Assistant House Democratic leader Sara Gideon is running for re-election against Republican Ben Schulz in a rematch for the District 48 seat, which represents Freeport and part of Pownal.

Gideon said she wants to expand solar power and broadband internet access in Maine and do more to handle the state’s addiction crisis. Schulz is campaigning so Gideon will not run unopposed and said he would do “exactly the opposite” of her if he is elected.

Gideon, 44, was elected to the House in 2012 and re-elected two years ago in a race against Schulz, winning 64 percent of the vote. She is a former Freeport town councilor.

In the last legislative session, Gideon championed a bill to dramatically expand solar power in Maine. The bill died after the Legislature upheld a veto from Gov. Paul LePage by two votes. Gideon said that experience was disappointing but there is still support for expanding solar and she intends to resuscitate the issue if re-elected.

“Solar will definitely be coming back, there is no question,” Gideon said.

Other priorities include finding where there are gaps in the state’s broadband internet network and whether state aid can plug them. The state has barely “scratched the surface” on getting a handle on its opiate addiction crisis and needs to create more treatment and beef up preventative education, Gideon said.

She is in favor of background checks for private gun sales and raising the minimum wage. Gideon is opposed to legalizing recreational marijuana because of significant concerns about how it will affect teenagers.

Gideon is a traditionally funded candidate, and raised $8,425 for the election through Oct. 25. Schulz is funded through the Maine Clean Election act, which limits private contributions and provides supplemental public funds, and had raised a total of $5,500 as of Oct. 25.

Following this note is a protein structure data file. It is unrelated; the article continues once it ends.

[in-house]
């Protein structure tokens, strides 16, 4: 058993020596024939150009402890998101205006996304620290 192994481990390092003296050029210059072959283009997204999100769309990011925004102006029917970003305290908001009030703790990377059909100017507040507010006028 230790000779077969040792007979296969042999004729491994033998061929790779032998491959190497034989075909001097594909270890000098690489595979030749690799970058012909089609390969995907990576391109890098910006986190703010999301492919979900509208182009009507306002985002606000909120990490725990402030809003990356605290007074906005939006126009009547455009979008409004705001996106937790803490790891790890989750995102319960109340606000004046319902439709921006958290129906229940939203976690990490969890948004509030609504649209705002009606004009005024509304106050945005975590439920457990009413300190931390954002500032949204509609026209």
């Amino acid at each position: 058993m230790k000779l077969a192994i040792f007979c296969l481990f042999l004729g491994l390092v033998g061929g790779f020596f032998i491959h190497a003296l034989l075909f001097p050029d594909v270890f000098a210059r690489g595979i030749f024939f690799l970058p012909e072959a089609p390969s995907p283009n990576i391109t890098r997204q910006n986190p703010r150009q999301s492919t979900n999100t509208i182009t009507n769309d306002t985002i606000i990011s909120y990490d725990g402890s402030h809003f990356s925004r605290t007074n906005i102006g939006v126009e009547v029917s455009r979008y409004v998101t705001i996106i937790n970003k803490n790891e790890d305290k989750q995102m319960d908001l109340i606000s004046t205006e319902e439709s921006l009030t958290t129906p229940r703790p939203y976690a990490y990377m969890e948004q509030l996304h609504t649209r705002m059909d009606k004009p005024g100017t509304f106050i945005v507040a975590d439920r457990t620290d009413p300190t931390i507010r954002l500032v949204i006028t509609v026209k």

Schulz, 46, of Pownal, owns a computer consulting and construction business. He said Gideon runs on a socialist platform and believes the state has all the answers.

“I believe in Mainers,” Schulz said. “I think they are resilient and strong people and most of them stand up for themselves and are hardworking people. They don’t need the state fixing their problems.”

Schulz doesn’t have a specific policy platform, but said government needs to be more transparent with how it spends taxpayer money down to every penny. He has consulted for governments before and is “sickened by how much waste there is in the system.”

“It just seems like government gets bigger and bigger and bigger every year, but the benefits aren’t getting any better,” he said.

Schulz agrees with eliminating the income tax and shifting the tax burden over to tourists who visit Maine. He is opposed to background checks for private gun sales because it would be hard to enforce and would put unnecessary restrictions on law-abiding citizens. He is opposed to raising the minimum wage, and knows many people in Maine use marijuana and thinks they should not be made criminals.

The state is doing a great job addressing the opiate crisis and addicts have ample resources and opportunities to get help, Schulz said. Abusers need to be taught right from wrong and if they choose wrong they need to face the consequences, he added.